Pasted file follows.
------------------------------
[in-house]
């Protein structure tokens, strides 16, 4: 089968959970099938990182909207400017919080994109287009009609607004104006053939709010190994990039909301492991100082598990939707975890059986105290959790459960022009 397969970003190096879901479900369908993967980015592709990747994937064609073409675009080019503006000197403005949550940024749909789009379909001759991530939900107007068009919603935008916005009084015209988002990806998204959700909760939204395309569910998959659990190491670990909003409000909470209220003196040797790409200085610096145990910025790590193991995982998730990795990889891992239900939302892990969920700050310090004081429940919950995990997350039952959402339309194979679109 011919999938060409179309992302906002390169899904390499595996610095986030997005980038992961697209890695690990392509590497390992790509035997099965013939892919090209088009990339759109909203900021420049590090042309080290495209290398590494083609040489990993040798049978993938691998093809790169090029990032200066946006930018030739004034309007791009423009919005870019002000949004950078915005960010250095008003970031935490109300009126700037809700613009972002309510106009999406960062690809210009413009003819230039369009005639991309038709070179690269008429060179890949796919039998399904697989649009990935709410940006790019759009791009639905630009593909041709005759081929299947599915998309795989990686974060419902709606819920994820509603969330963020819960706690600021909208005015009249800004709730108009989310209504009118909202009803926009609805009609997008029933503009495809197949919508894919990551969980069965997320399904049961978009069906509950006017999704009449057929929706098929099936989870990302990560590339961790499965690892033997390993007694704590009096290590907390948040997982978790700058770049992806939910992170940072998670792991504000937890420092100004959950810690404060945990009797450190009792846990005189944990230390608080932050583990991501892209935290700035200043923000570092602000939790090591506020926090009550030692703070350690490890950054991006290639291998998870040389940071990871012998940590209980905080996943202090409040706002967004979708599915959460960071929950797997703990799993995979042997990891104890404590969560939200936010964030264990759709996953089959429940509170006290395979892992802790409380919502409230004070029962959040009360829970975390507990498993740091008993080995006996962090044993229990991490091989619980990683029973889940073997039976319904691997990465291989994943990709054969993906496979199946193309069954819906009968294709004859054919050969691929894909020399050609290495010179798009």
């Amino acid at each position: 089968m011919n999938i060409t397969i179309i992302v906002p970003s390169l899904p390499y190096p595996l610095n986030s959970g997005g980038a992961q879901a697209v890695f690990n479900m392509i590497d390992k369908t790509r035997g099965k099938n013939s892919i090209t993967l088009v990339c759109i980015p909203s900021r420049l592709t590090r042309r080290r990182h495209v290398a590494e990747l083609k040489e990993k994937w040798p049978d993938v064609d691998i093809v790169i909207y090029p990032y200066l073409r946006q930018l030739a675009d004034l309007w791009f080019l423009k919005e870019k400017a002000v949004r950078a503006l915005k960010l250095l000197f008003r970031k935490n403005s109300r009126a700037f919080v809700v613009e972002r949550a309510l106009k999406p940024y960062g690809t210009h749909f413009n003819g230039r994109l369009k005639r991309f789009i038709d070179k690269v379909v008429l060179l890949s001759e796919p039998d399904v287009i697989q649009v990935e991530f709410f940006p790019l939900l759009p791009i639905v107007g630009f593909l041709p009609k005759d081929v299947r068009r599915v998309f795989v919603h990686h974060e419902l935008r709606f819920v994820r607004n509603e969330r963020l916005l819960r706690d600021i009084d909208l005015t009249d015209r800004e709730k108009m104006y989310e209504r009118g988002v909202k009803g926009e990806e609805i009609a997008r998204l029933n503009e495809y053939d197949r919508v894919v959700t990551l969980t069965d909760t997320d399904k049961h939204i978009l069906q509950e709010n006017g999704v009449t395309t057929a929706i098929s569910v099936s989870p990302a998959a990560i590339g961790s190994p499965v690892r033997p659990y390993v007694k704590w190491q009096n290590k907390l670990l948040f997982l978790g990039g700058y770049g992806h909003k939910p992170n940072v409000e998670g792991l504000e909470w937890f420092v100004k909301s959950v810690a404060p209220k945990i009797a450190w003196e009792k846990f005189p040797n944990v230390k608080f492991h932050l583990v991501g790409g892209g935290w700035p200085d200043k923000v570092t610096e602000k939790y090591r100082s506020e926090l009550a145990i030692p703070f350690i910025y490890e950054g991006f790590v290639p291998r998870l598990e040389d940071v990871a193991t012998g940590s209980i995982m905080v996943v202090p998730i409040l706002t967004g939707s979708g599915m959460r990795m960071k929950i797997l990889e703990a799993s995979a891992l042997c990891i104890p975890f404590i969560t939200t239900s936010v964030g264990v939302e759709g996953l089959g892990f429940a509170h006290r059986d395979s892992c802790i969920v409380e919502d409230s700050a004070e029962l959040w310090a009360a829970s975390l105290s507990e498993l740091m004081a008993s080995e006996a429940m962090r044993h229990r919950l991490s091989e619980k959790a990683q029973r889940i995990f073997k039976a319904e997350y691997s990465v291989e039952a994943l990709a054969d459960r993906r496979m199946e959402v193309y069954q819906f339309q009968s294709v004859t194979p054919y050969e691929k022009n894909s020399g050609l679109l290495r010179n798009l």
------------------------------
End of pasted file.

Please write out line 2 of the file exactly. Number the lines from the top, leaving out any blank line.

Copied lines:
């Protein structure tokens, strides 16, 4: 089968959970099938990182909207400017919080994109287009009609607004104006053939709010190994990039909301492991100082598990939707975890059986105290959790459960022009 397969970003190096879901479900369908993967980015592709990747994937064609073409675009080019503006000197403005949550940024749909789009379909001759991530939900107007068009919603935008916005009084015209988002990806998204959700909760939204395309569910998959659990190491670990909003409000909470209220003196040797790409200085610096145990910025790590193991995982998730990795990889891992239900939302892990969920700050310090004081429940919950995990997350039952959402339309194979679109 011919999938060409179309992302906002390169899904390499595996610095986030997005980038992961697209890695690990392509590497390992790509035997099965013939892919090209088009990339759109909203900021420049590090042309080290495209290398590494083609040489990993040798049978993938691998093809790169090029990032200066946006930018030739004034309007791009423009919005870019002000949004950078915005960010250095008003970031935490109300009126700037809700613009972002309510106009999406960062690809210009413009003819230039369009005639991309038709070179690269008429060179890949796919039998399904697989649009990935709410940006790019759009791009639905630009593909041709005759081929299947599915998309795989990686974060419902709606819920994820509603969330963020819960706690600021909208005015009249800004709730108009989310209504009118909202009803926009609805009609997008029933503009495809197949919508894919990551969980069965997320399904049961978009069906509950006017999704009449057929929706098929099936989870990302990560590339961790499965690892033997390993007694704590009096290590907390948040997982978790700058770049992806939910992170940072998670792991504000937890420092100004959950810690404060945990009797450190009792846990005189944990230390608080932050583990991501892209935290700035200043923000570092602000939790090591506020926090009550030692703070350690490890950054991006290639291998998870040389940071990871012998940590209980905080996943202090409040706002967004979708599915959460960071929950797997703990799993995979042997990891104890404590969560939200936010964030264990759709996953089959429940509170006290395979892992802790409380919502409230004070029962959040009360829970975390507990498993740091008993080995006996962090044993229990991490091989619980990683029973889940073997039976319904691997990465291989994943990709054969993906496979199946193309069954819906009968294709004859054919050969691929894909020399050609290495010179798009």